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Virginia Law Review Online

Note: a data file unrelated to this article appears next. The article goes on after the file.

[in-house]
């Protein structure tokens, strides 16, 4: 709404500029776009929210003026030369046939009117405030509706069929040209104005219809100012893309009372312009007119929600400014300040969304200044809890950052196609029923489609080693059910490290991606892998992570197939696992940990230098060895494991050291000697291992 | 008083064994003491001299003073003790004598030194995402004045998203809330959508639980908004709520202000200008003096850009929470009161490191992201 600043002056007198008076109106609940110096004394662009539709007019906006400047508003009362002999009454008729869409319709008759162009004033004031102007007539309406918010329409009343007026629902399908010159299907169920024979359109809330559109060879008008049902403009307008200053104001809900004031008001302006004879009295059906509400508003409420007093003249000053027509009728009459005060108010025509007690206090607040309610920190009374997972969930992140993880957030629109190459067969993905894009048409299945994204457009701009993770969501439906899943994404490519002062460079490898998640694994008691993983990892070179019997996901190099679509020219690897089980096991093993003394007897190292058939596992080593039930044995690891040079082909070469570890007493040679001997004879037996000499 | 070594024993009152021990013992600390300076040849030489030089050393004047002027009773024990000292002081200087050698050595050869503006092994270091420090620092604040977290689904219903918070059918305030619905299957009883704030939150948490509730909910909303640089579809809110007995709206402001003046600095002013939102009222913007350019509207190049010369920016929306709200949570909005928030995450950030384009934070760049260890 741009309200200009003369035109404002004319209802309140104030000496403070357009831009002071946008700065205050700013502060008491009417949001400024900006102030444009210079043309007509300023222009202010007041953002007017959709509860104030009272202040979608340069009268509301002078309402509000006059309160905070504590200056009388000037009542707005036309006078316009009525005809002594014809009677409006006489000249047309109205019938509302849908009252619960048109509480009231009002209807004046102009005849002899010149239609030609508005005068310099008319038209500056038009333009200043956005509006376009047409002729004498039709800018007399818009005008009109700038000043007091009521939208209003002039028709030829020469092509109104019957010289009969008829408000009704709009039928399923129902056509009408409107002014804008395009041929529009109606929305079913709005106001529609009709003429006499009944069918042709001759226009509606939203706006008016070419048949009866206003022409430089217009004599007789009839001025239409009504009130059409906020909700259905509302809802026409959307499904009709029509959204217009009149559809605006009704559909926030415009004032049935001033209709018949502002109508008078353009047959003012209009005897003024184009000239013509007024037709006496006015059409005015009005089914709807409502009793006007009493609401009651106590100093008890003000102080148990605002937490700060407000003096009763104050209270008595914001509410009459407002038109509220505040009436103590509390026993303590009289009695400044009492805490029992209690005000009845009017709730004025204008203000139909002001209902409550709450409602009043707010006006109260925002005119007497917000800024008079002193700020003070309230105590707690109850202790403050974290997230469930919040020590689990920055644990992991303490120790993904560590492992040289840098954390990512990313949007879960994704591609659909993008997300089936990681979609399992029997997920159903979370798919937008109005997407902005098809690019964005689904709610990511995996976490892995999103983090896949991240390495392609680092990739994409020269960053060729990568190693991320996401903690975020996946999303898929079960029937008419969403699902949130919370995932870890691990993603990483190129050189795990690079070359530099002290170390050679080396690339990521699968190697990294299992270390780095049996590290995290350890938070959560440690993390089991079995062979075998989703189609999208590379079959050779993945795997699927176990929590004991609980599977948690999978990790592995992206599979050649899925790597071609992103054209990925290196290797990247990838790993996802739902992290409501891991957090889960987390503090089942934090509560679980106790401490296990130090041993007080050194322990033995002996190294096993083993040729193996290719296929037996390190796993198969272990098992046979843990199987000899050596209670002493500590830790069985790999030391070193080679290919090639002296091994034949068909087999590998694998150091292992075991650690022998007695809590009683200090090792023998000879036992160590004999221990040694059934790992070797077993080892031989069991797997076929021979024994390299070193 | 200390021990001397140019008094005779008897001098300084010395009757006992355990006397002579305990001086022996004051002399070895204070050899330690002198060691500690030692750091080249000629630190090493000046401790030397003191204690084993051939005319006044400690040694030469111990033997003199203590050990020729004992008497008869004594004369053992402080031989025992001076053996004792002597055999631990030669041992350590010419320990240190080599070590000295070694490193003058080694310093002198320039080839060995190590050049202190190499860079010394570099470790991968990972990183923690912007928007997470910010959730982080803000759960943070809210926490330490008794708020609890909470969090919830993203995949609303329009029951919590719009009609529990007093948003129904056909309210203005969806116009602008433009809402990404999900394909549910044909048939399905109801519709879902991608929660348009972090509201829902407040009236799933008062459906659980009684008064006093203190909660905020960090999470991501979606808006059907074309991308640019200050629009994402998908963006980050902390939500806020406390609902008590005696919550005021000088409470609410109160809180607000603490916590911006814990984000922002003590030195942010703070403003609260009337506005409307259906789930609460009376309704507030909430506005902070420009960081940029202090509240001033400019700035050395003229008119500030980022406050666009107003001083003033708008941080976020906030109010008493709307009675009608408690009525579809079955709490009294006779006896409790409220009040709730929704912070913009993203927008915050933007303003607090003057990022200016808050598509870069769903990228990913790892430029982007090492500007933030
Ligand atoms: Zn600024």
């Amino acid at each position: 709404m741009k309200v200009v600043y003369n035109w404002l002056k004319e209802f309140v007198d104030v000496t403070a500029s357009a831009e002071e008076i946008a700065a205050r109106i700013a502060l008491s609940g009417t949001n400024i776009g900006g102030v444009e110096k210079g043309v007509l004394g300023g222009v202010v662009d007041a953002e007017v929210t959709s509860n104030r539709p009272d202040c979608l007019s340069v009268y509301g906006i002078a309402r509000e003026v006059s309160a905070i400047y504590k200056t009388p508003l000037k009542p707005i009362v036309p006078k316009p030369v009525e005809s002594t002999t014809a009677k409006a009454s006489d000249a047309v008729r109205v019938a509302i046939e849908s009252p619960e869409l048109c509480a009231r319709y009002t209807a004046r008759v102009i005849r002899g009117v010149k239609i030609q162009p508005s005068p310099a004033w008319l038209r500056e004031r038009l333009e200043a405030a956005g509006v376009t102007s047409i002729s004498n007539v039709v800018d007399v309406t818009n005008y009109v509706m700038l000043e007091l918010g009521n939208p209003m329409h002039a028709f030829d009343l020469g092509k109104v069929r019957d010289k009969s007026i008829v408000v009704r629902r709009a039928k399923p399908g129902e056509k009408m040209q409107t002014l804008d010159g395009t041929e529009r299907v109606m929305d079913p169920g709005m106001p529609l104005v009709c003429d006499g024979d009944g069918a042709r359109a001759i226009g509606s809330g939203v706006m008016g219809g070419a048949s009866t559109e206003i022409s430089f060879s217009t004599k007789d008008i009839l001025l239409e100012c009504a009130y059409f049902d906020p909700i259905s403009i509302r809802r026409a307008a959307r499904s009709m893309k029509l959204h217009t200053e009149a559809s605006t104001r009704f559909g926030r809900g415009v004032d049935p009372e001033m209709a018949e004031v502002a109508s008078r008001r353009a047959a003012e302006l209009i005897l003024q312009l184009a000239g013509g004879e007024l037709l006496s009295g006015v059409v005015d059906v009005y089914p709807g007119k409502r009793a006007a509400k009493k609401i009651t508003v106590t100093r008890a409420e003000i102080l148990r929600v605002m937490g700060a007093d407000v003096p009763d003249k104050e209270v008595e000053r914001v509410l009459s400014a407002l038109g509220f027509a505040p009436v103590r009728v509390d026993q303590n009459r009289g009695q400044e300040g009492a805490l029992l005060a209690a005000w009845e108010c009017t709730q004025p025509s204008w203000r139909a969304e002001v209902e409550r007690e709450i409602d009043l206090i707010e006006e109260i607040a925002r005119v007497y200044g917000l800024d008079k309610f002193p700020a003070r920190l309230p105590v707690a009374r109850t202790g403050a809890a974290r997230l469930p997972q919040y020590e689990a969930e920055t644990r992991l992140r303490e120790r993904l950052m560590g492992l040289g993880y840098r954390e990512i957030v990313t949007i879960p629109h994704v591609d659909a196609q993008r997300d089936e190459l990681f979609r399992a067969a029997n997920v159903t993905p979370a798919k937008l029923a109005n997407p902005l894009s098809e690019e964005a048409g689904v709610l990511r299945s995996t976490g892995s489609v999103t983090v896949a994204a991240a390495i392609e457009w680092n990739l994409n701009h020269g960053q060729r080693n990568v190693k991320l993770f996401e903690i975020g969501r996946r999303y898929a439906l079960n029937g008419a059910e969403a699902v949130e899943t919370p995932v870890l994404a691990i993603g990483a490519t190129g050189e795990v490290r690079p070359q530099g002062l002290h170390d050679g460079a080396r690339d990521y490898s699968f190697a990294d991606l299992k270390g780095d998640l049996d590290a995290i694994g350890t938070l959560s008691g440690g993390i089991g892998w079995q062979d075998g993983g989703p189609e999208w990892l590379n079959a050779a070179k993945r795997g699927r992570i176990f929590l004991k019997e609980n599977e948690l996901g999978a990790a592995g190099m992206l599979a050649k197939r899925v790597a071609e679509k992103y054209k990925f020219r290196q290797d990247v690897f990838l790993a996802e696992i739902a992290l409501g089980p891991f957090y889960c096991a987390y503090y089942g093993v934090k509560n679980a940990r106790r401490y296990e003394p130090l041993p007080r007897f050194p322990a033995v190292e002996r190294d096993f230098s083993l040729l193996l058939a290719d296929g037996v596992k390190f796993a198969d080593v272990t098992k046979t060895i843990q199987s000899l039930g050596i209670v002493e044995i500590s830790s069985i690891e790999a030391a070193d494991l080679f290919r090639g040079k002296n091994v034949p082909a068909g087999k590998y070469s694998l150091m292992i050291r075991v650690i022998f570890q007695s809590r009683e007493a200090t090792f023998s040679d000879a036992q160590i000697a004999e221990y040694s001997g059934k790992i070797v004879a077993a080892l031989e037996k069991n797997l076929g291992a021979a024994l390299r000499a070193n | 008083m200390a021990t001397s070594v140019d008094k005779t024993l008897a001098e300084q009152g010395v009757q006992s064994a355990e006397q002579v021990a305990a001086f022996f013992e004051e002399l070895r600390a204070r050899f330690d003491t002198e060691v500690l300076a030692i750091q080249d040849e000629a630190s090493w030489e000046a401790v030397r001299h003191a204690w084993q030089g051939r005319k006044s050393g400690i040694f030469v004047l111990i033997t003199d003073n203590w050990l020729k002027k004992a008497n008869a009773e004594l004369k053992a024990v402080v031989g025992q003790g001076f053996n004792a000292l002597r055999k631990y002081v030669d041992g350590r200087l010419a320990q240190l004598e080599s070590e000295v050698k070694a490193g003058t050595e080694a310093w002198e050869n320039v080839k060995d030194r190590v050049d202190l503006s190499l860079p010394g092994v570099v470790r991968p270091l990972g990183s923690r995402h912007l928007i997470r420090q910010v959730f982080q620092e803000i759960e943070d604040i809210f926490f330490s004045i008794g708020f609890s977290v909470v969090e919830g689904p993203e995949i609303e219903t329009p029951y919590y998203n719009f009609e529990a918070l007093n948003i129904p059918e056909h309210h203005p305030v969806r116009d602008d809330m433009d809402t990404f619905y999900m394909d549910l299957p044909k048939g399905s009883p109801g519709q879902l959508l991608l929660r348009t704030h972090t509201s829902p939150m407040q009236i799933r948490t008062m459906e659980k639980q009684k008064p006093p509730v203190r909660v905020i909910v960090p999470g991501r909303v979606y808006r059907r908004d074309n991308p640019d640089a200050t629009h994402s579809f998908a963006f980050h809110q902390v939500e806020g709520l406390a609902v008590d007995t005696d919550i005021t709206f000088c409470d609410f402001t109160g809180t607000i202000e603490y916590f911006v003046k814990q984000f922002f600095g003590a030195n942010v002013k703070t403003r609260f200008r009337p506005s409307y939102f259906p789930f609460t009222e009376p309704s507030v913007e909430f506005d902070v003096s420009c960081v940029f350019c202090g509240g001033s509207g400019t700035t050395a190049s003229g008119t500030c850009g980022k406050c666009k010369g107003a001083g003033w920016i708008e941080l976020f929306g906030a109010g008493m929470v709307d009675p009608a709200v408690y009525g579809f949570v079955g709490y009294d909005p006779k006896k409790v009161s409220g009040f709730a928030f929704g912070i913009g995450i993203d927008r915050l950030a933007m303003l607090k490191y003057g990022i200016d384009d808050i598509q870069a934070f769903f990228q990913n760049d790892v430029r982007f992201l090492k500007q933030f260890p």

Over the past few years, there has been a growing trend in the publishing industry of hiring sensitivity readers to review books for offensive tropes or racial, gender, or sexual stereotypes. In February 2023, for instance, reports that Puffin Books had edited several classics by Roald Dahl—in consultation with sensitivity readers—generated immediate backlash from the public and several renowned authors and politicians. While most of that backlash focused on accusations of “censorship” and “cancel culture,” this Essay examines an actual legal consequence of revising classic books: the creation of copyrightable derivative works in updated editions. Derivative works are new works based on or built off of preexisting works. The creator of a derivative work can obtain copyright protection by adding sufficient original expression to the preexisting work. The creation of derivative works, especially from public domain works, is generally encouraged because derivative works can foster creativity, disseminate culture and knowledge, and allow original works to reach new audiences. However, this right can also be misused and misapplied. Specifically, while copyright in derivative works only extends to the new materials added to an underlying work, there are instances where overreaching copyright claims and ambiguous lines between the original work and the derivative work can have the practical effect of extending exclusive rights in the original underlying works. This Essay examines instances where editors have claimed copyright in new illustrations or new editions of classic books. More specifically, it considers the potential creation of copyrightable derivative works when editors revise and publish new editions that remove cultural, ethnic, and gender stereotypes. It argues that copyright law must strike a balance to ensure that follow-on creativity is encouraged and editors are rewarded for updating classic books to suit a modern readership, but it must also guard against the inadvertent consequence of diminishing the public domain of classic books.